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Title: Towards the elucidation of pathophysiology of amyloid conversion of globular proteins
Author: Verona, Guglielmo
ISNI:       0000 0004 7661 0227
Awarding Body: UCL (University College London)
Current Institution: University College London (University of London)
Date of Award: 2019
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Amyloidoses are a group of diseases caused by the conversion of soluble proteins into pathogenic ordered fibrillar aggregates. The mechanism driving in vivo the structural transformation of these proteins has not yet been clearly elucidated. My work has focused on two plasma proteins that make amyloid in vivo starting from precursors deeply different in terms of structure and function: transthyretin (TTR) and the apolipoprotein C-III variant, D25V (D25V apo C-III). Apo C-III is mostly synthesized by the liver and is a major component of HDL. We have described the first variant causing a genetic form of renal amyloidosis. In the work presented here, structural and functional characterization of the newly described D25V apo C-III variant was carried out together with the investigation of its aggregation mechanism, showing a modest loss of function and an increased tendency to aggregate in physiological buffer in the lipid-free state. TTR is mainly synthesized by the liver and the choroid plexus in the CSF and is the main transporter of thyroxine in the CSF and the secondary transporter in plasma. The mechanism of TTR fibrillogenesis has been investigated for decades. Our group has recently proposed a new pathway for TTR amyloidogenis mediated by selective tryptic cleavage, in alternative to the commonly accepted low pH induced aggregation mechanism. Further characterization of the mechanism, including the identification of the culprit protease responsible for proteolytic cleavage in vivo was carried out showing a correlation between TTR stability and susceptibility to proteolysis. The inhibitory activity of stabilisers and their effect on protein structure and dynamics were also studied using a combination of spectroscopic techniques including NMR. The identification of the enzyme responsible for cleavage in vivo, opens up a completely new scenario for understanding the mechanism and the history of the disease in vivo.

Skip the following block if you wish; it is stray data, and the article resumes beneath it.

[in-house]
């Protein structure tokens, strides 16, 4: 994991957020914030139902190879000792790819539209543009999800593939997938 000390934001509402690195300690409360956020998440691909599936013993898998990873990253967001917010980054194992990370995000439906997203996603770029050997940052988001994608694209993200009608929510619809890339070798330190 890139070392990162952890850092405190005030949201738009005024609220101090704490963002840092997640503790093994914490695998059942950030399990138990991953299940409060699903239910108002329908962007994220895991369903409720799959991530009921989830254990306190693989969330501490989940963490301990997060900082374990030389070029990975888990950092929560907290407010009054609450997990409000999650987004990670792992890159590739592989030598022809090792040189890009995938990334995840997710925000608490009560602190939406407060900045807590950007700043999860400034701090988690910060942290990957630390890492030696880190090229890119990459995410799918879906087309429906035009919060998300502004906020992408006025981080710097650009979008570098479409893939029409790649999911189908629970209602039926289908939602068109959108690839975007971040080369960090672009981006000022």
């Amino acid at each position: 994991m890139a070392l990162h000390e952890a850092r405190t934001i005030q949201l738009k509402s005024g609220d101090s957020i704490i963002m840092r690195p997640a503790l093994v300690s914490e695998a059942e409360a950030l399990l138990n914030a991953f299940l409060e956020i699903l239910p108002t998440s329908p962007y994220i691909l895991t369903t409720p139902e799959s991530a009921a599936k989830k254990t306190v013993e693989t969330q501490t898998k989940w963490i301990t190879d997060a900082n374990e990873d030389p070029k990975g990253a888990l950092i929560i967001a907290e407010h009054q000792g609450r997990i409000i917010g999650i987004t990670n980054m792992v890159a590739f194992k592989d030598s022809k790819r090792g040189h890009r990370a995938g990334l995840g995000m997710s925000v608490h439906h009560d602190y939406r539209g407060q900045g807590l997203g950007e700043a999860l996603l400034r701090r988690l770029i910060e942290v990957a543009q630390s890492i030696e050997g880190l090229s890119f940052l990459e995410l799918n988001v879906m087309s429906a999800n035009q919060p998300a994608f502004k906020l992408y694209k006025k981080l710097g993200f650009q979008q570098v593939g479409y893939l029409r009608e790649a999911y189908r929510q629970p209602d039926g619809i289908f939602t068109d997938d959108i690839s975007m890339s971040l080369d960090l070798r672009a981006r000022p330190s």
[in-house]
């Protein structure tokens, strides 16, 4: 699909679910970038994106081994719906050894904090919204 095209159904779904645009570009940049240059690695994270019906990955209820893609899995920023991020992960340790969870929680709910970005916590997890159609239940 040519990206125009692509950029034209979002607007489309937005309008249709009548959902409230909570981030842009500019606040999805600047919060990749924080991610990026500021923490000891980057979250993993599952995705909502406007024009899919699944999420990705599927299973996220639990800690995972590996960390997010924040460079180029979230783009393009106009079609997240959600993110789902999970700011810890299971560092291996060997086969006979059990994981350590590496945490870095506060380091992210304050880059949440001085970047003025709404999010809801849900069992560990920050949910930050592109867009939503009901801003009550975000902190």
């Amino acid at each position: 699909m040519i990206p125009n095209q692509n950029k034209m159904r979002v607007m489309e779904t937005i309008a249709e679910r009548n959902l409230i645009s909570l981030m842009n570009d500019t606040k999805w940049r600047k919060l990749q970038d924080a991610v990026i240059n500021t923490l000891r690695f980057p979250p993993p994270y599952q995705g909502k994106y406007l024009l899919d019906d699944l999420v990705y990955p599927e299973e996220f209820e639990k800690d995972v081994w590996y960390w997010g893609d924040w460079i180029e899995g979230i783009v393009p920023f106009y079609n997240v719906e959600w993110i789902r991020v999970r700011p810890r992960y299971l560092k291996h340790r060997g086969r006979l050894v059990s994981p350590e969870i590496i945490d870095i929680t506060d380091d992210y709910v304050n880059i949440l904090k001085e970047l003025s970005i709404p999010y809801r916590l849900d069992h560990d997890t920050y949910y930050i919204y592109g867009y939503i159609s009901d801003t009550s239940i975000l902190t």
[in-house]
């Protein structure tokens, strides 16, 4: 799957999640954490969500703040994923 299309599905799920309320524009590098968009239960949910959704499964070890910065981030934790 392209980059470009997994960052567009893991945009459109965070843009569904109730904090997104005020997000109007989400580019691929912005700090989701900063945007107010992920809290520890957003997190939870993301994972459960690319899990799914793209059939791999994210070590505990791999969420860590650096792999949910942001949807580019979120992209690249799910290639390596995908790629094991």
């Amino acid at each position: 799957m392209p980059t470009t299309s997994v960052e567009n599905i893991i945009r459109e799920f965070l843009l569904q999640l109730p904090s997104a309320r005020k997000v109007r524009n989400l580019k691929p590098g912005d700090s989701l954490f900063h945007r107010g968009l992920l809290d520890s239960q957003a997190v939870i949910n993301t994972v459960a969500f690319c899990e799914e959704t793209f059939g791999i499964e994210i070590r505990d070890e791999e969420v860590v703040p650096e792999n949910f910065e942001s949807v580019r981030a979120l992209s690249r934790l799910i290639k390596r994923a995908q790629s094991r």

Supervisor: Not available Sponsor: Not available
Qualification Name: Thesis (Ph.D.) Qualification Level: Doctoral
EThOS ID:  DOI: Not available